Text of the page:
Jesus explained to His disciples that this is the way the gospel always advances – side by side with every cause for pessimism is evidence for joy and everlasting hope. Maybe the best illustration of it is His comparing the kingdom of heaven, in Matthew 13:24, to a man who sowed good seed in his field, but while his men were sleeping, his enemy came and sowed weeds among the wheat and went away.

In his summary of the meaning of the parable, Jesus essentially says that as history moves along, evil will mature and become ever more evil, while godliness will also mature and become ever more godly, and ever more distinctive.

But, here’s the good news; though at times it seems like evil is winning the day, when God say’s “Game over!”, there will be a harvest. At that time, “the weeds will be gathered and burned, and the righteous will shine like the sun in the kingdom of their Father.”

Evil may win many battles, but the good news is that God’s righteousness through Jesus Christ, will win the war! Thanks be to God.

March 21, 2017 – Muslim converts breathe new life into Europe’s struggling Christian churches

“Then the righteous will shine like the sun in the kingdom of their Father. Whoever has ears, let them hear.” Matthew 13:43

Christmas and shepherds

Unprecedented! How odd! Indisputably, the single most important event in human history, the birth of God in human flesh, took place with no media build up, no marketing campaign, no paparazzi, no press.

Well, that’s not entirely true. There was a brief, yet spectacular announcement given by the angels with a multitude of the heavenly host praising God. But wait, who was in the audience for that miraculous announcement from the sky? Did you say, shepherds? You’re kidding right?

In those days, shepherds occupied the bottom rung of society’s ladder, and the average citizen of Judea wanted little to do with keepers of sheep. No one could have predicted that the first people to hear of Jesus outside of His parents would be a motley crew of shepherds. Nevertheless, an angel of the Lord appeared to these men, who got to watch the greatest sound-and-light show of all time.

In Philip Keller’s book – A Shepherd Looks at Psalm 23 – He talks about the “cast down sheep,” which is a sheep on its back that cannot get up again under its own strength. Such sheep may bleat a little for help, but usually they just lie there with their legs flailing about, and they die, if they are not rescued.

That’s the best picture, the best metaphor to describe Christmas. For it is the state of all of humanity, stuck in their sin and unable to turn themselves right side up. God comes to the rescue, not as a Knight in shining armor, a lowly shepherd. He came to seek and to save the lost. Having become like us, the Good Shepherd knows the human condition and all its weaknesses. Rejoice, that the mighty King of heaven, is also a tender shepherd who loves each of His lambs deeply.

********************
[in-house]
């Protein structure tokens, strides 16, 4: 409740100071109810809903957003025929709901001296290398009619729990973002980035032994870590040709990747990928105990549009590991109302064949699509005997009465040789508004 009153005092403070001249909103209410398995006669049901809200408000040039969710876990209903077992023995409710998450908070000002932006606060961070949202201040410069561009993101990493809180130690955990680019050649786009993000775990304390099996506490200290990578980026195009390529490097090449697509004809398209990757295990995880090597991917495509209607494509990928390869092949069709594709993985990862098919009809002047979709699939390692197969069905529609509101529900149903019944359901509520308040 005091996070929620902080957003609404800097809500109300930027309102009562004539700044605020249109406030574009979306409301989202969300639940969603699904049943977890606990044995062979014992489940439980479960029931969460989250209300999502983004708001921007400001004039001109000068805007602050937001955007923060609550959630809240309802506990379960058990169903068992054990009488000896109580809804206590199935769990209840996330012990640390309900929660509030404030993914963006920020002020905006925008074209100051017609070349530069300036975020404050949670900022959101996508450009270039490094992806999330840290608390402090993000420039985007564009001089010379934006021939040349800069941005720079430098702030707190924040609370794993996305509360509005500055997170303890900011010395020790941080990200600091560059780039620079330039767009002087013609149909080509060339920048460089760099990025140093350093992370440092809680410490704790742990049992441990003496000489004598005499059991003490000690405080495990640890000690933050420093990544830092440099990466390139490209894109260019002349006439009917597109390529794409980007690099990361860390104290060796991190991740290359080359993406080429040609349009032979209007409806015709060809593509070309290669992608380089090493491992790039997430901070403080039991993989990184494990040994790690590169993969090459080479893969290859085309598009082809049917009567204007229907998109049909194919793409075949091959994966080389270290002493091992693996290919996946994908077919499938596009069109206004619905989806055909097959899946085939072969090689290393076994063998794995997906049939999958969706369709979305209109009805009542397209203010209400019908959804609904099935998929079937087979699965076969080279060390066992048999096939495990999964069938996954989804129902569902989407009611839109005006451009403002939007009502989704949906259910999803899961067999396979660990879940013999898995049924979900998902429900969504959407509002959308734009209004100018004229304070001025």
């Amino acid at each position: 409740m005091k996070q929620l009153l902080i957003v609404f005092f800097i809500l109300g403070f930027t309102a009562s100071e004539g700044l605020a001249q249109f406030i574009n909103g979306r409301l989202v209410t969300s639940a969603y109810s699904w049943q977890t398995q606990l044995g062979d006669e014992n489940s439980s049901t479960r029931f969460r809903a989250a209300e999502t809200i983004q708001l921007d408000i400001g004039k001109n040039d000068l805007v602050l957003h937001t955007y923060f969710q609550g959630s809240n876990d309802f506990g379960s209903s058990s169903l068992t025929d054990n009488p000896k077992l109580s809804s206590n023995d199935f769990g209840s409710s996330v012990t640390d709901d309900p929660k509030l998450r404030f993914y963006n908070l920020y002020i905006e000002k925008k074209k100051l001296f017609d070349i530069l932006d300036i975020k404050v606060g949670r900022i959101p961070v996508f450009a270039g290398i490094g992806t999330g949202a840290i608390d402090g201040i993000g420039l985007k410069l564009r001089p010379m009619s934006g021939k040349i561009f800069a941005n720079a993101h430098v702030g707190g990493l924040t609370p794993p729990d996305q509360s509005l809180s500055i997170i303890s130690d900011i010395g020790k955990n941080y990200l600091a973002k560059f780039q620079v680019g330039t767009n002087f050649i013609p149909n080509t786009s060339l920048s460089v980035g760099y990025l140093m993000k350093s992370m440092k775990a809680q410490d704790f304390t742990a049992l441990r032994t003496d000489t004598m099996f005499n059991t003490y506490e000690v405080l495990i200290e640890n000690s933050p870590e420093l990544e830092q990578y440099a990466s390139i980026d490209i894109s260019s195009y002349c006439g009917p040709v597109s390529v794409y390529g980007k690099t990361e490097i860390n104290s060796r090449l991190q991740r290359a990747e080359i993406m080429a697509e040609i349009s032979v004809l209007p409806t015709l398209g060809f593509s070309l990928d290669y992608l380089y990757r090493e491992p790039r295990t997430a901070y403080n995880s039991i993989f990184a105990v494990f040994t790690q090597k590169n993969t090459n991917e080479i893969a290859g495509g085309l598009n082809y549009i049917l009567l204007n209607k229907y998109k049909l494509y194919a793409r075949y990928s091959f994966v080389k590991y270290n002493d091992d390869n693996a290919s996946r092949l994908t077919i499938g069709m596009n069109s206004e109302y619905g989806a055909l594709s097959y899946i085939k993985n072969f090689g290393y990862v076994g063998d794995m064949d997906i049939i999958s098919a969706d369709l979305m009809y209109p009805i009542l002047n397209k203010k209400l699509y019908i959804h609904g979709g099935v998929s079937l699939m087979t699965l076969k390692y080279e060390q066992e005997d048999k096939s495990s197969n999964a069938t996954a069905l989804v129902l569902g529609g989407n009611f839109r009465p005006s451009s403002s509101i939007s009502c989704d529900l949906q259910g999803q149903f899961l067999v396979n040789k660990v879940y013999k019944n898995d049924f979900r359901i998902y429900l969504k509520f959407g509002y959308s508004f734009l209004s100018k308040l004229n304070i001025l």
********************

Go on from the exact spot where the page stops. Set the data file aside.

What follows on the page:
So this Christmas morning, when most are thinking about opening gifts… “What did I get, what did I get?” Recognize that, in Christ – you’ve already received the greatest gift of all – eternal life.

“Because the Lord is my Shepherd, I have everything I need!”“Suddenly a great company of the heavenly host appeared with the angel, praising God and saying, ‘Glory to God in the highest heaven, and on earth peace to those on whom his favor rests.’” Luke 2:13-14

Merry Christmas

God with us

There are many beautiful hymns that have been composed in celebration of the birth of Christ. One of my favorites is O Come, O Come, Emmanuel. It may have been composed as early as the 8th century. The melody appears to have originated in France in the 15th century.

The hymn is based on a prophecy in Isaiah 7, a prophecy that looks forward to the birth of a child who will be named Immanuel, which means “God with us.”

In the Garden of Eden, God was present with the two humans He had created, but as a result of their sin, mankind was exiled from God’s presence. From that point forward, the restoration of God’s presence with us, His creatures, become the underlying theme developed throughout Scripture.

In reality, the Bible is a love story, unfolding God’s incredible plan to fix what appeared to be forever ruined by Adam and Eve’s rebellion and disobedience.

And then, in the fullness of time, Jesus is born, and Matthew tells us that His birth took place to fulfill what the Lord had spoken through the prophet Isaiah, quoted in Mathew’s gospel. Jesus is Immanuel. He is God with us. In Him all of the Old Testament types and promises that looked forward to the restoration of God’s presence with His people are fulfilled. Jesus is the Son of God incarnate.

The words of the hymn express the hopes of Israel throughout history, for the fulfillment of Isaiah’s promise. We don’t often think about the fact that we have it sooooo much easier than those living before Christ. We’re able to look back to the fulfillment of those promises – to that most incredible, awe-inspiring moment in history, the birth of Immanuel… the incarnation of the Son of God Himself.

So, based on that fact, here’s my question. As a Christian, do you live every day of your life, celebrating the fact that God is with you, living and working through you?

Christmas, celebrates the joyous fact that In Jesus, God established His presence once again with His people, and He is with us always – to the end of the age.